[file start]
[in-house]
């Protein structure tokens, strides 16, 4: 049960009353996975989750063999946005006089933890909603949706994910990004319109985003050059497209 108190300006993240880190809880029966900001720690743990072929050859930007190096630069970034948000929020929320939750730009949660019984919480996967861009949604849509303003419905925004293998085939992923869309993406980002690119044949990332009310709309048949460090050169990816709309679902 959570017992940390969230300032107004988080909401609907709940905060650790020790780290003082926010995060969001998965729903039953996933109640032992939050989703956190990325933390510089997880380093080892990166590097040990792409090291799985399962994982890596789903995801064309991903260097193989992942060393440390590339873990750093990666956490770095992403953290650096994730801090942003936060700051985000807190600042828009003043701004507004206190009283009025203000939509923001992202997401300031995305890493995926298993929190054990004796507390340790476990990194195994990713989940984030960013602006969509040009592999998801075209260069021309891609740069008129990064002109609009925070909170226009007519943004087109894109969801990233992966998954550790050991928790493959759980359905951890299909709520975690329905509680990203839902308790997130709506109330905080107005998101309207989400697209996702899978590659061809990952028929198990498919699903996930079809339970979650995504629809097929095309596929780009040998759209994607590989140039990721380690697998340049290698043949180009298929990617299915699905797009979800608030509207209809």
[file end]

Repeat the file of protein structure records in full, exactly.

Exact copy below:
[in-house]
């Protein structure tokens, strides 16, 4: 049960009353996975989750063999946005006089933890909603949706994910990004319109985003050059497209 108190300006993240880190809880029966900001720690743990072929050859930007190096630069970034948000929020929320939750730009949660019984919480996967861009949604849509303003419905925004293998085939992923869309993406980002690119044949990332009310709309048949460090050169990816709309679902 959570017992940390969230300032107004988080909401609907709940905060650790020790780290003082926010995060969001998965729903039953996933109640032992939050989703956190990325933390510089997880380093080892990166590097040990792409090291799985399962994982890596789903995801064309991903260097193989992942060393440390590339873990750093990666956490770095992403953290650096994730801090942003936060700051985000807190600042828009003043701004507004206190009283009025203000939509923001992202997401300031995305890493995926298993929190054990004796507390340790476990990194195994990713989940984030960013602006969509040009592999998801075209260069021309891609740069008129990064002109609009925070909170226009007519943004087109894109969801990233992966998954550790050991928790493959759980359905951890299909709520975690329905509680990203839902308790997130709506109330905080107005998101309207989400697209996702899978590659061809990952028929198990498919699903996930079809339970979650995504629809097929095309596929780009040998759209994607590989140039990721380690697998340049290698043949180009298929990617299915699905797009979800608030509207209809």